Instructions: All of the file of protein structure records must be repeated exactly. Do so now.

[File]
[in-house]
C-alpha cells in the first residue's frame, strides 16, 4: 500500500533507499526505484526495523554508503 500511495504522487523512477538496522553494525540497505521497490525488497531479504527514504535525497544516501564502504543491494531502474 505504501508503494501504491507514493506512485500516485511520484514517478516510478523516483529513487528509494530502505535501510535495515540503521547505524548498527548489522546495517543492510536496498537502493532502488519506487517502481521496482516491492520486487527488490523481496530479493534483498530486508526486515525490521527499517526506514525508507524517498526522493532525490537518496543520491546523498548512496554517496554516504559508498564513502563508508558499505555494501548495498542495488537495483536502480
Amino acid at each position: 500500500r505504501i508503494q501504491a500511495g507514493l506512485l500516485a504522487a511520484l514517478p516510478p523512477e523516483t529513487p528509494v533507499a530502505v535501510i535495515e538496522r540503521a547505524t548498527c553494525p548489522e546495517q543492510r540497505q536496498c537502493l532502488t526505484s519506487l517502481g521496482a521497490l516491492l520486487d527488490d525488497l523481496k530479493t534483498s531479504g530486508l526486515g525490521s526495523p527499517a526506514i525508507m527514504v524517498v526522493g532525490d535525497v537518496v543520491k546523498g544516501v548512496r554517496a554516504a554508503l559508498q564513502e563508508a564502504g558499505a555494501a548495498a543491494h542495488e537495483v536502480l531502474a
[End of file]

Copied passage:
[in-house]
C-alpha cells in the first residue's frame, strides 16, 4: 500500500533507499526505484526495523554508503 500511495504522487523512477538496522553494525540497505521497490525488497531479504527514504535525497544516501564502504543491494531502474 505504501508503494501504491507514493506512485500516485511520484514517478516510478523516483529513487528509494530502505535501510535495515540503521547505524548498527548489522546495517543492510536496498537502493532502488519506487517502481521496482516491492520486487527488490523481496530479493534483498530486508526486515525490521527499517526506514525508507524517498526522493532525490537518496543520491546523498548512496554517496554516504559508498564513502563508508558499505555494501548495498542495488537495483536502480
Amino acid at each position: 500500500r505504501i508503494q501504491a500511495g507514493l506512485l500516485a504522487a511520484l514517478p516510478p523512477e523516483t529513487p528509494v533507499a530502505v535501510i535495515e538496522r540503521a547505524t548498527c553494525p548489522e546495517q543492510r540497505q536496498c537502493l532502488t526505484s519506487l517502481g521496482a521497490l516491492l520486487d527488490d525488497l523481496k530479493t534483498s531479504g530486508l526486515g525490521s526495523p527499517a526506514i525508507m527514504v524517498v526522493g532525490d535525497v537518496v543520491k546523498g544516501v548512496r554517496a554516504a554508503l559508498q564513502e563508508a564502504g558499505a555494501a548495498a543491494h542495488e537495483v536502480l531502474a